I’ve lived in North London for almost five years. I’m not a Londoner by birth – I grew up in a little town that most people have only heard of because it has a train station that goes to more interesting places. It’s called Havant (cue lots of jokes about the haves and have-nots) but Havant has a beach, some nice pubs, a harbour, and some rather lovely and interesting history (the town dates back to Roman times, had a natural spring and was a hub for parchment making). Now, having lived in Birmingham and London I am in love with living in cities. I love the atmosphere, the bustle, the mix of people, and particularly the arts scene and how this spills out of galleries, theatres, and performance spaces into the street.
Until very recently I’ve been based in Turnpike Lane, North London. It’s not the nicest area, but it’s close to nice areas, it has amazing grocery shops, and really good Turkish restaurants. When I first moved there I absolutely loved it but not long after, the area around the station started to roughen up. There would be police and sniffer dogs at the entrances and a couple of raids happened. And then this time last year a man was shot in the street, in broad daylight, allegedly linked to local drug gang clashes. Here’s the Guardian article on the incident if you want to read more.
So when I woke up one day to hear that Poundland had been hit by street art satirist Banksy (article here) I was massively excited. Excited in an in-your-face-poundland-stick-it-to-the-man-oh-blimey-this-might-be-a-well-needed-spotlight-on-turnpike-lane-and-catalyst-for-change-in-the-area kind of way.
And then, just like that, the artwork goes; the hole is filled, a community is left gasping, and someone is about to make a lot of money. Now the artwork has just been pulled from auction and various authorities are looking into the question of what happens to that piece next, but the whole incident has stirred up a lot of questions and issues for me.
At what point did street art, something that is meant to be such a wholly subversive art form, an act of artistic expression in the public eye, for the public, painted on man-made landscape, and traditionally NOT protected from being painted over, removed, covered, become an item to own, auction and display?
At what point did we get so territorial that a splash of paint on a wall that brought excitement and pride to area became an accepted way of making a quick buck?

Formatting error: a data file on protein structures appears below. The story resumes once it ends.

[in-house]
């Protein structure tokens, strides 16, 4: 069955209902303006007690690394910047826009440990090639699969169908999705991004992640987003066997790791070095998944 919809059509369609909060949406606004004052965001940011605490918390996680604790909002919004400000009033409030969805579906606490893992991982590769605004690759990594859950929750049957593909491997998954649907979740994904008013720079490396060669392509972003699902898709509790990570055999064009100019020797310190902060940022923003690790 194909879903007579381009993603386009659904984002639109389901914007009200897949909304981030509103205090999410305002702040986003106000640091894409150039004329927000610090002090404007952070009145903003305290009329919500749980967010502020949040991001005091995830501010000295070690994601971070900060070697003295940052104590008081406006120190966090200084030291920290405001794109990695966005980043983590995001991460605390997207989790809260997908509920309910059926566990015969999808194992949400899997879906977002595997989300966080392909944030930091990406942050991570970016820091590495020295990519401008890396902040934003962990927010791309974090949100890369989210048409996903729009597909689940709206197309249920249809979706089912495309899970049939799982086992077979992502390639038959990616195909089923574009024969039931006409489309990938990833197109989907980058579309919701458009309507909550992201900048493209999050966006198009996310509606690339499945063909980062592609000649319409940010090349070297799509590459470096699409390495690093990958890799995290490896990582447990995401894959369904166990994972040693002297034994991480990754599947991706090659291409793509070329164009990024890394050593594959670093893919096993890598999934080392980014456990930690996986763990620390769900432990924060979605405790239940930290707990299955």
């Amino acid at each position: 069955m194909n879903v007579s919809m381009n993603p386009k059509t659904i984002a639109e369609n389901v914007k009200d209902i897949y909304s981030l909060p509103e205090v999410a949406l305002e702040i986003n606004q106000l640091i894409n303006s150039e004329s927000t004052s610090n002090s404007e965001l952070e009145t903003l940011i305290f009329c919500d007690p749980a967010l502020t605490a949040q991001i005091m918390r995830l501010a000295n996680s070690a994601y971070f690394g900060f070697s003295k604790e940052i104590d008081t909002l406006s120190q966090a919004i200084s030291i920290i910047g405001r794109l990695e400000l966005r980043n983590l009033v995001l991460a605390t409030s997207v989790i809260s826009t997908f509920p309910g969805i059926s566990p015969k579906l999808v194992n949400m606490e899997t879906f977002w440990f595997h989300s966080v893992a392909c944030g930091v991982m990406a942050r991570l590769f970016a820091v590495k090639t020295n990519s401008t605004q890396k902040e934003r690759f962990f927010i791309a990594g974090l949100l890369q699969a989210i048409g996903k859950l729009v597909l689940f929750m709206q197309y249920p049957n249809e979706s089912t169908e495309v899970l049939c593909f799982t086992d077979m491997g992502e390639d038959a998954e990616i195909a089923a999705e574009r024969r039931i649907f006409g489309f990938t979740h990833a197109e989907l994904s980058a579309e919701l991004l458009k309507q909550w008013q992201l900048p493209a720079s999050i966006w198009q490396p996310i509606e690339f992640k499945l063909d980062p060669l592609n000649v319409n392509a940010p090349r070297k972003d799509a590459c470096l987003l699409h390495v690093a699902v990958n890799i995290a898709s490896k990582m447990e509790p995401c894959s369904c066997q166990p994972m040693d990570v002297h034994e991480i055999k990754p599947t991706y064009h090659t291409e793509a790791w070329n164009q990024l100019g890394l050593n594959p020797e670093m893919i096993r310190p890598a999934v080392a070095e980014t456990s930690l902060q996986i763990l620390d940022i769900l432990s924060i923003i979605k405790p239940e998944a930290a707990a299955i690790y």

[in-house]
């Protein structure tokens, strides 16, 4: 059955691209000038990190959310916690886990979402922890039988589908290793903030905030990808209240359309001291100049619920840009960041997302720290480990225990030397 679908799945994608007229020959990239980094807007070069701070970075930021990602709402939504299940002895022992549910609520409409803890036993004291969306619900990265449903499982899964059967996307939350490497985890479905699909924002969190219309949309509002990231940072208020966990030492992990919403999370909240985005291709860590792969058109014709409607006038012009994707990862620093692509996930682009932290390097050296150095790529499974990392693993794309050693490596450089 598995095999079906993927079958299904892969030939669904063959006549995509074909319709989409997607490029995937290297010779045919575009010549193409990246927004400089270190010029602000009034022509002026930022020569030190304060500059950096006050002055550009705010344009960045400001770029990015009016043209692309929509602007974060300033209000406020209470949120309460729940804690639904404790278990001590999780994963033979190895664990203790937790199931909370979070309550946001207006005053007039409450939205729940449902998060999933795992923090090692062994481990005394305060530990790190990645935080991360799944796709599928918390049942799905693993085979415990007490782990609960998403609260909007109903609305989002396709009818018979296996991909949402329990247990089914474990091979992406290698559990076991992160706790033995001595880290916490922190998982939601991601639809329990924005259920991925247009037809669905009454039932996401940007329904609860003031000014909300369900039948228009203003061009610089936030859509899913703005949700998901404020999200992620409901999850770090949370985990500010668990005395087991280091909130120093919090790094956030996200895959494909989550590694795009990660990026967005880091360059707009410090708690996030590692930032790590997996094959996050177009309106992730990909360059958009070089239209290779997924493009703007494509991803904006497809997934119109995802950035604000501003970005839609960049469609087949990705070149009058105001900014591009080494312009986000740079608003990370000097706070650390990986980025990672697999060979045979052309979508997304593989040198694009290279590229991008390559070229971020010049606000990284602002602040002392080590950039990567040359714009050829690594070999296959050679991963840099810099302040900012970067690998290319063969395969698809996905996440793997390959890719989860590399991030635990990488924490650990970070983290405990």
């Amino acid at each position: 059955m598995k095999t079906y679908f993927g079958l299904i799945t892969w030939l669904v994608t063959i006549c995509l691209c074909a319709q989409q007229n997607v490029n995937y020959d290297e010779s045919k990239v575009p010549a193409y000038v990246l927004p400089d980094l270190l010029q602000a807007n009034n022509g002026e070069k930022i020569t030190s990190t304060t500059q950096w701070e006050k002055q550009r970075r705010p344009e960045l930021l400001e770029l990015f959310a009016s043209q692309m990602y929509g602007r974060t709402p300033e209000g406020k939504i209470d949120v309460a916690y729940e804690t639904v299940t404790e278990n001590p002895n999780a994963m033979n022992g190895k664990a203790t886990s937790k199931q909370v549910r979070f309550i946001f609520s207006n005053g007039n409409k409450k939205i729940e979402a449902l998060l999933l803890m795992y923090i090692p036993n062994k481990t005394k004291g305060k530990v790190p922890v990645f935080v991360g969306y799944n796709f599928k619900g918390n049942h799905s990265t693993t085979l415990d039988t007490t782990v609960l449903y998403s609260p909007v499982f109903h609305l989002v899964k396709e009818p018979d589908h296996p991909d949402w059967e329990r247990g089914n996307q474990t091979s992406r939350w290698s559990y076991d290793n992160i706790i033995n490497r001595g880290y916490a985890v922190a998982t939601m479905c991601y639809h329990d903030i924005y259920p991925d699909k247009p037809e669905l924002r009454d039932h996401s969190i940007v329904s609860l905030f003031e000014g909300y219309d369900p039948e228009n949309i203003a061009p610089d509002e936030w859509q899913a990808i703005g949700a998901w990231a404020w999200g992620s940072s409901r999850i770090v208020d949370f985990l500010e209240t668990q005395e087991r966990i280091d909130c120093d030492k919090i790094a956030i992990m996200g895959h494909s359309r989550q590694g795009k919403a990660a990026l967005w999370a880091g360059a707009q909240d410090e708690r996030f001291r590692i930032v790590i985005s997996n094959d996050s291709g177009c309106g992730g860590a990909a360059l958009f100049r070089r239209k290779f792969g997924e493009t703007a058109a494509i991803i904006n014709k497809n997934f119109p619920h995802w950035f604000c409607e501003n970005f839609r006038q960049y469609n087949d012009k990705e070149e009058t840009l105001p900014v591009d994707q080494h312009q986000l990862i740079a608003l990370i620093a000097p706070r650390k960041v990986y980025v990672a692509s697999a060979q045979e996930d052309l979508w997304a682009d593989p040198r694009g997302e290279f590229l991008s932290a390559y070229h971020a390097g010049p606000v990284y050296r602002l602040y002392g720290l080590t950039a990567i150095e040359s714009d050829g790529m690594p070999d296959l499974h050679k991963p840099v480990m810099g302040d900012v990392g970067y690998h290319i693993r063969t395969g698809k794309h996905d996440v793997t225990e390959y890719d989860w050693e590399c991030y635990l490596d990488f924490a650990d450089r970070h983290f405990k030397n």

Why on earth is art such an expensive commodity anyway? I do understand that part of the reason is artworks role as a status symbol, but would you really want a piece of concrete anti-capitalism mocking your own opulence hanging in your multi-million pound lounge?
If the piece was sold it would have gone for around 400,000 USD. The borough of Haringey has one of the most unequal spreads of money across London, with a large percentage of residents either very rich or very poor. Turnpike Lane was also hit badly in the riots in 2011. And now something good comes to the area; something that brought visitors and media attention, and it’s plucked away by the building owner. I wonder which side of the poverty split they sit in?
Ultimately the anti-capitalist work has been taken for monetary personal gain, at the considerable cost of a community’s pride and excitement in their own area.
The few positives I can take from this:
I have now discovered the Turnpike Art Group. Their ethos is that “the urban landscape, and the lives of its residents, can be improved through the introduction of visually-appealing and stimulating art and design – through an awareness of the environment and natural forms, as well as heritage, and the narrative of local history” which instantly makes me a fan of their work and how beneficial their existence is for the area. Beautiful areas make people happy. happy people look after their areas. Win Win. Their website also gives a really clear story of what has happened to the Banksy wall since which brings me on to positive number two…
The blank space left behind has become a story of protest in itself; a dialogue between other street artists in the community. Immediately a Banksy style ratty appeared holding a forlorn sign asking ‘why?’. Since then a Nun silenced by Do Not Cross tape and a ‘danger thieves’ warning have been added. The void left has created a space for expression that is ever changing; just as street art should be.